Masonic etiquette

Discussion in 'Your Masonic Story' started by zouzoum, Oct 18, 2013.

  1. zouzoum

    zouzoum Registered User

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    Hello brethren
    I know masonic etiquette is how u behave in your lodge but is it also applicable outside

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  2. JJones

    JJones Moderator Staff Member

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    If a man only acts like a Freemason when he's in a lodge then I'd say that his ashlar is still very rough indeed.
     
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  3. zouzoum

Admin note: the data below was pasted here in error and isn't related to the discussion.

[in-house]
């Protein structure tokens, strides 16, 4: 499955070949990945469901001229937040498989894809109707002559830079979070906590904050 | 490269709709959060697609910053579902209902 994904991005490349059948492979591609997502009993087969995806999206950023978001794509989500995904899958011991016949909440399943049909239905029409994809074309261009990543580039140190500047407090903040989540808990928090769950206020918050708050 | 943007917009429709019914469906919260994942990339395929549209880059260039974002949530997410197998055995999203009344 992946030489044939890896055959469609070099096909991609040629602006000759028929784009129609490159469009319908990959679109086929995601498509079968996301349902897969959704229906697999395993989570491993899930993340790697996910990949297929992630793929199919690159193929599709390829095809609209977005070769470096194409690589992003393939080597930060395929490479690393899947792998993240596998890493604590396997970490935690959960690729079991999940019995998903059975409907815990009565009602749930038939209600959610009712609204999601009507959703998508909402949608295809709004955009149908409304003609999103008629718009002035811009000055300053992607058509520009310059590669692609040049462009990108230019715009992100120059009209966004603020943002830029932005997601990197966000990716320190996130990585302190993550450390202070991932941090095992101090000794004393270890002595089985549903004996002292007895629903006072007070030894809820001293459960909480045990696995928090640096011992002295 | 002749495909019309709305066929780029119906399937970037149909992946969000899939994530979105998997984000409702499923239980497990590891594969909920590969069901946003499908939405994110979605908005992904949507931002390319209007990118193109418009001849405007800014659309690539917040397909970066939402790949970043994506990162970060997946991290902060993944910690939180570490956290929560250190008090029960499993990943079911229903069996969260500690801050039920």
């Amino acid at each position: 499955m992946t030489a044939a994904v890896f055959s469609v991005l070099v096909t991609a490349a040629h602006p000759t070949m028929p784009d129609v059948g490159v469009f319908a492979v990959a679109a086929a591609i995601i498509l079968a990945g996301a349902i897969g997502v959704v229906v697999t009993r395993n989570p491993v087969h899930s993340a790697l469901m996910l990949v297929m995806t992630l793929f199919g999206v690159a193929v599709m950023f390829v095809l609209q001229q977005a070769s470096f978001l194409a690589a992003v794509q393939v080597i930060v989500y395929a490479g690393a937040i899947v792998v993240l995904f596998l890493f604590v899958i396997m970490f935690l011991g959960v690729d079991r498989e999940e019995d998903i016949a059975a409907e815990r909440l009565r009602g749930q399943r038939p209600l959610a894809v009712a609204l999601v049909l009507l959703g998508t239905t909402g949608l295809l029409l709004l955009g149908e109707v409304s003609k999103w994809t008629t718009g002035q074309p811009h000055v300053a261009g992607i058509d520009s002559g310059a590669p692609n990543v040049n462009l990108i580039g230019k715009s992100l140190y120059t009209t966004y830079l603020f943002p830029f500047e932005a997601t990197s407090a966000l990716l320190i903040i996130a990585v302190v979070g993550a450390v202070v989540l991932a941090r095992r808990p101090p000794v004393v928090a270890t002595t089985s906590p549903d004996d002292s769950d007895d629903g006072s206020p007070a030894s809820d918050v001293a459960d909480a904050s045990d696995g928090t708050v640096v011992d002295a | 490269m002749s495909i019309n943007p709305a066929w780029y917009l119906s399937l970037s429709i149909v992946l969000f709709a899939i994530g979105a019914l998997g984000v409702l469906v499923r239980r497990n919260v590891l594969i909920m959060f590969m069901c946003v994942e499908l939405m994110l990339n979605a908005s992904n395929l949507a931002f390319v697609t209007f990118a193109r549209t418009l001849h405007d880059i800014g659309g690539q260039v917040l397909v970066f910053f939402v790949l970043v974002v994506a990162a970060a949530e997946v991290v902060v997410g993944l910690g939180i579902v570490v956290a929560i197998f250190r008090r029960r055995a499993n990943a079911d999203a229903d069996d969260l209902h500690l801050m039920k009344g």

zouzoum Registered User

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    Thanks for the nice answer

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  4. Bill Lins

    Bill Lins Moderating Staff Staff Member

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    A Brother must remember that he represents the Fraternity at all times and should, in every instance, act in such a way as to give others a positive impression of the Craft.
     
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  5. BryanMaloney

    BryanMaloney Premium Member

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    Kind of like a guy who refrains from stuffing himself silly on donuts only while in the gym...
     
  6. MarkR

    MarkR Premium Member

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    If not, the man has missed the whole point.
     
  7. dfreybur

    dfreybur Premium Member